I don’t write much about current events because usually I don’t care, but here I go.
Recently, Valve has made some decisions concerning the sale of certain games on Steam, and I’m sure you can find out details on your own. But the important part is what it means for the sale of PC games in general.
When it comes to the distribution of artistic works, it’s hard to say what defines a “monopoly”. Being the only place where someone can legally obtain a specific movie, game, book, etc., sounds like that place is a monopoly over that specific product. Two different companies can sell a hamburger, and those two hamburgers will be different products with their own qualities, but they can both be classified as “hamburger”. But food is more product than art, so it’s hard to keep this metaphor up. If one publisher wants to sell Dante’s Divine Comedy, the book they will be selling will be the Divine Comedy. You can’t make a knock-off same-but-different version of Dante and expect to compete. Every competitor selling historical literary narrative poems is going to be selling the same text; that’s their “hamburger”. But that’s not how it always is, since there’s this thing called copyright and it’s getting in the way of everything. As of right now the only way to get EDF 4.1 on PC is through Steam. Sure, you can buy it on other sites like the Humble store, but these sites only give you a Steam key. You are required to go through Steam if you wish to legally play the game on PC. This isn’t how the hamburgers work, since there’s other places to buy the hamburger. Someone could make a shitty EDF knockoff and sell it elsewhere, but that’s not another hamburger, that’s a Doritos Locos Taco and it tastes terrible.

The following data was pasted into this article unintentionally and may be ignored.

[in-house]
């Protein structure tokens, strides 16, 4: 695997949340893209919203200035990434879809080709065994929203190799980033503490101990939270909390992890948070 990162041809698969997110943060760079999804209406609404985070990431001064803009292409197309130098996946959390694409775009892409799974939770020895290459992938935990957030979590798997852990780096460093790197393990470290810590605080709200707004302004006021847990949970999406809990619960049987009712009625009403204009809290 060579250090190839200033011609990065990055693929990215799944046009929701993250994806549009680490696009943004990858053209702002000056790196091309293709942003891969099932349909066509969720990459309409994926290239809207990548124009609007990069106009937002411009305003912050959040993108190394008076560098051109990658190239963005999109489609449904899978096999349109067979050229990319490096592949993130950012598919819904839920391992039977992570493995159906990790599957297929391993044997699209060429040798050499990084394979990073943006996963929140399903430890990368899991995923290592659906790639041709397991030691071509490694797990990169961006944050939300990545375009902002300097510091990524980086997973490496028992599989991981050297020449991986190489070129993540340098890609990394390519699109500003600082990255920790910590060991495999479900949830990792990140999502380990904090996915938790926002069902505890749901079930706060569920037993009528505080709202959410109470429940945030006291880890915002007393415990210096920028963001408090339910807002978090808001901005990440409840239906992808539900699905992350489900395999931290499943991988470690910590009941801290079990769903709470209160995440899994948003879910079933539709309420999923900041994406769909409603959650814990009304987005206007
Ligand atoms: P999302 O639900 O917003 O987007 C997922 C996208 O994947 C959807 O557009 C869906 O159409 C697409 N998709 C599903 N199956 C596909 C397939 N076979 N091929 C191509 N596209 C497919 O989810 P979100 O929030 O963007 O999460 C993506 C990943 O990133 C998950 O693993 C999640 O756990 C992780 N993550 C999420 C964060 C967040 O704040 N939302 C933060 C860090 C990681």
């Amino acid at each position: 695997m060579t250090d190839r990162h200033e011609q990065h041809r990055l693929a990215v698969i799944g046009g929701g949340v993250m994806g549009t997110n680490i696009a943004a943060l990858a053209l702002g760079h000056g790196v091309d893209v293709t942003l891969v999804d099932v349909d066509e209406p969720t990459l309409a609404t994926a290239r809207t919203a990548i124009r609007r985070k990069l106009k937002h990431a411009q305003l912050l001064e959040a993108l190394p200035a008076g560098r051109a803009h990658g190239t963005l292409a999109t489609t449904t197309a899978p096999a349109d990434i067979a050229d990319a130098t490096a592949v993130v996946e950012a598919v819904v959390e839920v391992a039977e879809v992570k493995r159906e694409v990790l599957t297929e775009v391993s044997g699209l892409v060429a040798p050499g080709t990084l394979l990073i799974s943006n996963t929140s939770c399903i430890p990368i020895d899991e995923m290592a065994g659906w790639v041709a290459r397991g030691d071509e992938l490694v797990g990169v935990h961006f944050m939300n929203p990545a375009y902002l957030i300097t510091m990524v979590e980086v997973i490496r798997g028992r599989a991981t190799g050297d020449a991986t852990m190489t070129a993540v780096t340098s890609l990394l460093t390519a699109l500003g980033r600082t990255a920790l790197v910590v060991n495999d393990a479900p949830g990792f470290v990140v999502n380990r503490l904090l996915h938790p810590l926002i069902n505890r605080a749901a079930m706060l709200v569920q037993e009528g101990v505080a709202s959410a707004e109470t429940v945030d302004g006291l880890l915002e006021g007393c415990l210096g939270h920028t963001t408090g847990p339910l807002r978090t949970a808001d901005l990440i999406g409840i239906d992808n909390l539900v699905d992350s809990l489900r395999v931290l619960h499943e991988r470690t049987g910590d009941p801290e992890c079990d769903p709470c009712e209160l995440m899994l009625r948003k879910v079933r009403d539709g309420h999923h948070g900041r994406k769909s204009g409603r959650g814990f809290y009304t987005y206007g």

But that shitty EDF knockoff won’t be sold elsewhere, since Steam is the brown standard for putting your cash grab indie games that seem like (or sometimes are) flash games that would be free in 2006. So Steam not only holds the monopoly on certain large releases, they are a monopoly over many indie games as well. Unless these games release on the developers’ own sites, or alternate markets like gog.com and itch.io, they are exclusive to Steam. And “exclusive to Steam” can have some heavy implications, since all the power is given to Valve, a company which hasn’t made a good business decision since 2007.
Valve’s dominance in the PC games industry, along with the disturbing glorification of the company by its fans, is a problem I’ve been concerned of for a long while. Even ignoring the trickle of low-quality content seeping from the rapidly shrinking development studio, the massive amounts of low-quality content allowed on Steam is hurting Valve’s reputation, and trust from its consumers.
I’m not sure how to transition from here so I just put a line down. I don’t pay for my games, at least most of the time. There’s lots of reasons for people to do this, and I’ve contemplated all of them.
“Owning physical media is the only way to go”, they say. Yet that “physical media” is nothing, it’s a copy. There is nothing to that cartridge, that disc, or whatever it comes on. An infinite number of copies of this “physical media” can be made, and the price to produce it is pennies, compared to paying $60 for a copy. There is no difference between having it on a disc and downloading it to your hard drive, outside the hassle of downloading (and the hassle of storing the disc in a cool, dry place).
“Paying for games supports the developers”, they say. They’re right, if they’re talking about indie games. The developers for Fallout: New Vegas wouldn’t get a bonus unless they got a 85 on metacritic. Before that, they had already gotten paid.
Bethesda Zenimax wouldn’t have paid them whether I bought the game or not, and it’s not like the game would’ve been released in a finished state had I paid for it. Indie developers (or some good publishers) are actually paid when they get their cut from Steam purchases, hence the exception.
There are two real reasons I don’t pay for my games. The first reason is because I’m poor. That’s an exaggeration but I won’t be able to afford all the games I play. The second reason is it’s too easy to do. Even if the publishers make all games impossible to pirate, I still have 4 decades worth of content that is all easily obtained.
Also published on Medium.